Kids’ Craic: Nollaig Shona Duit!
by Dottie Wenger
Kids in Ireland celebrate Christmas in a way similar to American kids. Gift-giving, good food, and spending time with family are all a part of an Irish Christmas. Here is what the Christmas season may look like for a typical Irish family:
The holiday kickoff
December 8th is when the Christmas season, and decorating officially begins
in Ireland. Christmas trees are a lot newer to Ireland than to the U.S. Before Christmas trees were widely popular, Irish homes were decorated with holly and ivy. The more berries on the holly, the better luck in the new year for the family.
Most families in Ireland belong to the Catholic faith, and attend midnight Mass. It’s also common for households to leave a candle in a window (electric candles, these days) to symbolize hospitality. Another sign of Irish hospitality on Christmas Eve is setting aside bread and milk, or sometimes mince pies and Guinness. It used to be customary to leave a door unlocked at night, but few households do that today.
Much like in the United States, Christmas Day in Ireland is a time for celebrating with family and friends, exchanging gifts, and feasting! A tradition for some is the Christmas Day Swim – often done to benefit a favorite charity; many brave people visit the Irish coastline and take a plunge in the chilly water wearing only swimsuits and Santa hats!
In Northern Ireland, this is called Boxing Day; in the Republic of Ireland it’s St. Stephen’s Day, named after the first Christian martyr. It’s an official holiday, and is often celebrated with a visit to church, some rest, and another feast. “The feast of Stephen” in the Christmas carol “Good King Wenceslas” was a reference to this holiday. Since St. Stephen is the patron saint of horses, there are also horse races on this date.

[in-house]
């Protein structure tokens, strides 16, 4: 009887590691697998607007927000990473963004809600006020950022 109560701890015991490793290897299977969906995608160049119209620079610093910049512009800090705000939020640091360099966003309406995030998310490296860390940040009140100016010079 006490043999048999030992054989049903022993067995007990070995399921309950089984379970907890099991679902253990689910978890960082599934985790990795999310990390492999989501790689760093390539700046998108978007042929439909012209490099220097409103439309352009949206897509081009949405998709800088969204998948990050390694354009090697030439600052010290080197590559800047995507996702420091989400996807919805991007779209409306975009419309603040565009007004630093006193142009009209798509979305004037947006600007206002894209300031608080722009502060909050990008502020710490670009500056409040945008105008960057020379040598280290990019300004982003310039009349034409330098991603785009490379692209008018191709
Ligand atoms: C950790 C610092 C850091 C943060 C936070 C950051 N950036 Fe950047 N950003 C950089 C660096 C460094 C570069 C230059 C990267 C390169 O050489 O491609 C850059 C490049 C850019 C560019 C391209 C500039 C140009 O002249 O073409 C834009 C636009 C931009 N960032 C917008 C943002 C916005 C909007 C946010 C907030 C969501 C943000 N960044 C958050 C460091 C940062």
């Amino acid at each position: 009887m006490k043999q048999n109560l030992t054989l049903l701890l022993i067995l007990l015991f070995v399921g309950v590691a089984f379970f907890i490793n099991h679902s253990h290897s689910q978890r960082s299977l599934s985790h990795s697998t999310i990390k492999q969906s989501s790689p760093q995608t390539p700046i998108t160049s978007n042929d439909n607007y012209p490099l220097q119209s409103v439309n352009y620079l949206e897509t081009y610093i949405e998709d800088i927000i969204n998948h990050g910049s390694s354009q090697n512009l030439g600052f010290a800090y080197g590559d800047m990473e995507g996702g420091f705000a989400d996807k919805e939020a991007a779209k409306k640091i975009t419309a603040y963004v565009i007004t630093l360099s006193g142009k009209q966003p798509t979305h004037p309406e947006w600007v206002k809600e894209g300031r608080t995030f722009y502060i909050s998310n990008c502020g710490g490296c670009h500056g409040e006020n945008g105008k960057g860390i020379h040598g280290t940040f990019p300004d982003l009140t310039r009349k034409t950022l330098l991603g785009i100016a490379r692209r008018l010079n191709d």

The last day of Christmas, it is traditionally known as Women’s Christmas, or Little Christmas. This was a day when women were to avoid all housework. The men of the family took down Christmas decorations (and it’s considered bad luck if the decorations are taken down before or after this date!) and prepared the family meals. It’s also the day of the Feast of the Epiphany.
Christmas Carol Trivia
One of the oldest Christmas carols, The Wexford Carol (“Good people all, this Christmas time, consider well, and bear in mind…”) is believed to have originated in County Wexford. It dates back to the Twelfth century!
Legend says that the “Twelve Days of Christmas” carol was sung as a way to remember the tenets of the Catholic faith in secret!
“Nollaig Shona Duit!” (pron. NO-lihg HO-nuh ghwich) “Happy Christmas!”
*Dottie taught kindergarten & second grade for thirty-two years. She now handles marketing & promotions for Yorktown Service Plaza in Parma Heights. In her spare time, Dottie is a baker extraordinaire, and also enjoys participating in 5K events and hiking with the Cleveland Hiking Club to offset collateral damage from her baking hobby.